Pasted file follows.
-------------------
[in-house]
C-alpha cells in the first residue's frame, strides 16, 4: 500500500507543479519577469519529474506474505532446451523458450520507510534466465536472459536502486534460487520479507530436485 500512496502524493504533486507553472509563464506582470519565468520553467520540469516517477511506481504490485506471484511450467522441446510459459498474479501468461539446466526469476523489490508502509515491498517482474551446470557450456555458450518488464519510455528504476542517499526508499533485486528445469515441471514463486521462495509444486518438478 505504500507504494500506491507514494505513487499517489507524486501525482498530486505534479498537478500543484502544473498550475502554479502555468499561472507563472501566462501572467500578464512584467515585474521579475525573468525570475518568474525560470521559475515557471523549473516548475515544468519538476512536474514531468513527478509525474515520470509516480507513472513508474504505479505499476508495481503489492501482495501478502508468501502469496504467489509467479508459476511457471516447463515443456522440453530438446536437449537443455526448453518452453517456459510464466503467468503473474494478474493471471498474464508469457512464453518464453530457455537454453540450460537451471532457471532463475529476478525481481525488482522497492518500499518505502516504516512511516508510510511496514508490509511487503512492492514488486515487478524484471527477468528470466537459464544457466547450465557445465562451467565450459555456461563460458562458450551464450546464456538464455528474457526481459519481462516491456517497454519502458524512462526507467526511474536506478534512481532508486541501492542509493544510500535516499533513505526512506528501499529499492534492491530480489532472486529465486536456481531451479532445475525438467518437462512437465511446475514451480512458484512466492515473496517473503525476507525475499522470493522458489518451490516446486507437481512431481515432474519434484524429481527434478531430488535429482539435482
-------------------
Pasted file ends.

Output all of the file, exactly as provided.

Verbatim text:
[in-house]
C-alpha cells in the first residue's frame, strides 16, 4: 500500500507543479519577469519529474506474505532446451523458450520507510534466465536472459536502486534460487520479507530436485 500512496502524493504533486507553472509563464506582470519565468520553467520540469516517477511506481504490485506471484511450467522441446510459459498474479501468461539446466526469476523489490508502509515491498517482474551446470557450456555458450518488464519510455528504476542517499526508499533485486528445469515441471514463486521462495509444486518438478 505504500507504494500506491507514494505513487499517489507524486501525482498530486505534479498537478500543484502544473498550475502554479502555468499561472507563472501566462501572467500578464512584467515585474521579475525573468525570475518568474525560470521559475515557471523549473516548475515544468519538476512536474514531468513527478509525474515520470509516480507513472513508474504505479505499476508495481503489492501482495501478502508468501502469496504467489509467479508459476511457471516447463515443456522440453530438446536437449537443455526448453518452453517456459510464466503467468503473474494478474493471471498474464508469457512464453518464453530457455537454453540450460537451471532457471532463475529476478525481481525488482522497492518500499518505502516504516512511516508510510511496514508490509511487503512492492514488486515487478524484471527477468528470466537459464544457466547450465557445465562451467565450459555456461563460458562458450551464450546464456538464455528474457526481459519481462516491456517497454519502458524512462526507467526511474536506478534512481532508486541501492542509493544510500535516499533513505526512506528501499529499492534492491530480489532472486529465486536456481531451479532445475525438467518437462512437465511446475514451480512458484512466492515473496517473503525476507525475499522470493522458489518451490516446486507437481512431481515432474519434484524429481527434478531430488535429482539435482